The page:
It was the ‘square’s’ name which made me wonder about the alternatives. ‘Maidan’, I assume, is a Persian word which, I guess, was brought to Kiev by the Tartars. They were a Turkic people and the Turks, as former nomads, learned much from the urban civilisation of Persia (just as the Persians, also formerly nomadic, learned from the urban civilisation of Mesopotamia). See photos of the Maidan in Isfahan – it was a space used for markets, games of polo and military displays. The present square dates from after the Tartar period and took its present form after the Second World War. In 1919 it was Soviet Square and in 1935 it became Kalinin Square. The present name came with independence in 1991. Please correct me if I am wrong but I think the bling (fountains, planters etc) appeared after the Orange Revolution of 2004. [Note: one can’t help wondering if the re-design proposal for Gezi Square is, in part, an idea for how to prevent public spaces being used by revolutionaries). If so, please could we know the designers’ names.
Should the Maidan be re-designed to take account of the latest revolution?
Still working on a landscape architecture manifesto, I was pleased to find Diana Balmori’s book A Landscape Manifesto (Yale University Press, 2010). She comes across in the above video as a thoughtful and likeable person. I also support the principles of her manifesto (see below) while thinking they could be shorter and clearer – her drawings and design work are strong in these respects (see, for example, Balmori’s Garden Climbs the Steps in Bilbao). The word ‘manifesto’ derives from the Latin manifestum, meaning clear or conspicuous. It came into English during the seventeenth century and the practice of issuing art and design manifestos became widespread in the 20th century. Let’s hope landscape architecture manifestos become widespread in the 21st century. Heidi Hohmann and Joern Langhorst got us off to a good start in 2004, with Landscape architecture: an apocalyptic manifesto, though its strength is in making the case for manifestos.
1. Nostalgia for the past and utopian dreams for the future prevent us from looking at our present.
2. Nature is the flow of change within which humans exist. Evolution is its history. Ecology is our understanding of its present phase.
3. All things in nature are constantly changing. Landscape artists need to design to allow for change, while seeking a new course that enhances the coexistence of humans with the rest of nature.
4. Landscape forms encapsulate unseen assumptions. To expose them is to enter the economic and aesthetic struggles of our times.
5. Historical precedents do not support the common prejudice that human intervention is always harmful to the rest of nature.
6. Shifts are taking place before our eyes. Landscape artists and architects need to give them a name and make them visible. Aesthetic expertise is needed to enable the transforming relations between humans and the rest of nature to break through into public spaces.
7. High visibility, multiple alliances, and public support are critical to new landscape genres that portray our present.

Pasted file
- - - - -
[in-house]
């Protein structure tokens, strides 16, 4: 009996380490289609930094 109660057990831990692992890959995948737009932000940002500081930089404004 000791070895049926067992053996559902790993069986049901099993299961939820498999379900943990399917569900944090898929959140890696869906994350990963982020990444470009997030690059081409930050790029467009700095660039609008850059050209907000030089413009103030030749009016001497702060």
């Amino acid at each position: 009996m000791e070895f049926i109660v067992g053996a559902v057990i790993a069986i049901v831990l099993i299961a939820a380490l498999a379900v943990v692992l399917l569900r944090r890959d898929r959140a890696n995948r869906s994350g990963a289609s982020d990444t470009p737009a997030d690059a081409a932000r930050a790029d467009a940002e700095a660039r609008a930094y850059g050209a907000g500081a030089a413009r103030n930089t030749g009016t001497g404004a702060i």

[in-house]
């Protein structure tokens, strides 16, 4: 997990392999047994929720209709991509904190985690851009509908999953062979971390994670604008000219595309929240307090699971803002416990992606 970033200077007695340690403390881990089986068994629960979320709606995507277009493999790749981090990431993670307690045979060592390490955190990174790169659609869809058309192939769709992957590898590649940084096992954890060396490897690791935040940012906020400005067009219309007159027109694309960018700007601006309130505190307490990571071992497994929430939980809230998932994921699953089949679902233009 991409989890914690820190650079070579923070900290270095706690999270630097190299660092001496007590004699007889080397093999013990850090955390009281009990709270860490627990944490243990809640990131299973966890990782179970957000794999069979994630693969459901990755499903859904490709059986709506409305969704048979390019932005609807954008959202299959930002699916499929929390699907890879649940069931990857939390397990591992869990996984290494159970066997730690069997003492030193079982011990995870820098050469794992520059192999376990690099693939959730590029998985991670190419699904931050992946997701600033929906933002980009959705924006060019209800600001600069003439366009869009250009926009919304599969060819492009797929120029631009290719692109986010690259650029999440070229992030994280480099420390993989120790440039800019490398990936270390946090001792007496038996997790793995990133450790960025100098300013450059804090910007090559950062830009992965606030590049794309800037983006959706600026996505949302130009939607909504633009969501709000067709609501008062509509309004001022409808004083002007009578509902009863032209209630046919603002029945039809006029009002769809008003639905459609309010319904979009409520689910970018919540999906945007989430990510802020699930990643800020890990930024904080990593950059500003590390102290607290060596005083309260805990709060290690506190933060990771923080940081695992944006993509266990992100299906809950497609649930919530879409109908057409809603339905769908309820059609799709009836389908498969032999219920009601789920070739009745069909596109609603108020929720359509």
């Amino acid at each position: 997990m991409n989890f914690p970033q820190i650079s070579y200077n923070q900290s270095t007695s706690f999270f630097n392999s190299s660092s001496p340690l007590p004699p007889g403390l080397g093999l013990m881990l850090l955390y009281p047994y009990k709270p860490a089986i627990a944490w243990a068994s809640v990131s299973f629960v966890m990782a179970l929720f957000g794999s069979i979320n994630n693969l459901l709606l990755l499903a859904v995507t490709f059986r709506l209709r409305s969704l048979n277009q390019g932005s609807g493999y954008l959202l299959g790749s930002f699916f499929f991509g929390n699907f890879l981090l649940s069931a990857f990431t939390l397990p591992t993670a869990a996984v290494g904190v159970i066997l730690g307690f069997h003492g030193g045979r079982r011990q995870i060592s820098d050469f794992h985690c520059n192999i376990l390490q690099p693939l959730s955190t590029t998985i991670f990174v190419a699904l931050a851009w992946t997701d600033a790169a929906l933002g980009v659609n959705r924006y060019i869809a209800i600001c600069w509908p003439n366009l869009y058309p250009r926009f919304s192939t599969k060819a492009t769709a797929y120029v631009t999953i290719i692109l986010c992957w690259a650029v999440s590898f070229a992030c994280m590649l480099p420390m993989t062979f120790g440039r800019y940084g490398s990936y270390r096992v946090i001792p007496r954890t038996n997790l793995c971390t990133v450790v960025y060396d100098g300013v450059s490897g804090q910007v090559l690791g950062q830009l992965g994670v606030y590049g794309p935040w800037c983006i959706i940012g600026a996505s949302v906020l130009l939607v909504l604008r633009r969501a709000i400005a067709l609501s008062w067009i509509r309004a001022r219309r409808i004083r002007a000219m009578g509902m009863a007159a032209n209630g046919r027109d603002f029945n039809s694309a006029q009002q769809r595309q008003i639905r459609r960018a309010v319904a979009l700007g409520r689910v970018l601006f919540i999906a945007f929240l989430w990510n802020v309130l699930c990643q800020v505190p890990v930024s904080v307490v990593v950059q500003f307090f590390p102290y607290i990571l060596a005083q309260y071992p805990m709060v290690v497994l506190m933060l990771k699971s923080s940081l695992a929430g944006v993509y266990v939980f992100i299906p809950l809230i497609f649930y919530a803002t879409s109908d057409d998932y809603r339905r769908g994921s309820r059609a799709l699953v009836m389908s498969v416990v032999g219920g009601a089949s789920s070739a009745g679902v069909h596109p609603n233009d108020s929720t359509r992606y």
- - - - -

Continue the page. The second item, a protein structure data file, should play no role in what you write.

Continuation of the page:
8. Landscape—through new landscapes—enters the city and modifies our way of being in it.
9. New landscapes can become niches for species forced out of their original environment.
10. The new view of plants as groups of interrelated species modifying each other, rather than as separate and fixed, exemplifies fluidity—a main motif of landscape form.
11. Nostalgic images of nature are readily accepted, but they are like stage scenery for the wrong play.
12. In his History of the Modern Taste in Gardening (l780), Horace Walpole says William Kent “was the first to leap the fence and show that the whole of nature was a garden.” Today landscape “has leapt the fence” in the opposite direction, to the city, making it part of nature.
13. Existing urban spaces can be rescued from their current damaging interaction with nature.
14. Landscape artists can reveal the forces of nature underlying cities, creating a new urban identity from them.
15. Landscape can create meeting places where people can delight in unexpected forms and spaces, inventing why and how they are to be appreciated.
16. A landscape, like a moment, never happens twice. This lack of fixity is landscape’s asset.
17. We can heighten the desire for new interactions between humans and nature where it is least expected: in derelict spaces.
18. Emerging landscapes are becoming brand new actors on the political stage.
19. Landscape renders the city as constantly evolving in response to climate, geography, and history.
20. Landscape can show artistic intention without imposing a predetermined meaning.
21. Landscape can bridge the line between ourselves and other parts of nature—between ourselves and a river.
22. Landscape is becoming the main actor of the urban stage, not just a destination.
23. The edge between architecture and landscape can be porous.
24. Landscape can be like poetry, highly suggestive and open to multiple interpretations.
25. We must put the twenty-first century city in nature rather than put nature in the city. To put a city in nature will mean using engineered systems that function as those in nature and deriving form from them.
If this is NOT modern and NOT contemporary THEN what is it?
Having long argued that ‘Modern’ is obsolete as an adjective for the art and design of the twentieth century, I was interested to read today that ‘Modern’ (modernus) was used for the first time in the late fifth century in order to distinguish the present, which had become officially Christian, from the Roman past… the term ‘modern again and again expresses the consciousness of an epoch that relates itself to the past of antiquity, in order to view itself as the result of a transition from the old to the new’. By ‘again and again’ the writer is thinking of the sixteenth, seventeenth and eighteenth centuries. Walpole’s famous 1771 essay, for example, was ‘On modern gardening’. Thankfully, we have new names for the art and culture of times further past. But what other name to we have for the art, design and landscape architecture of the twentieth century? Since I was told recently that ‘Andy Warhol and many contemporary artists are dead’, I do not see Contemporary as a useful candidate.
Image courtesy icstefanescu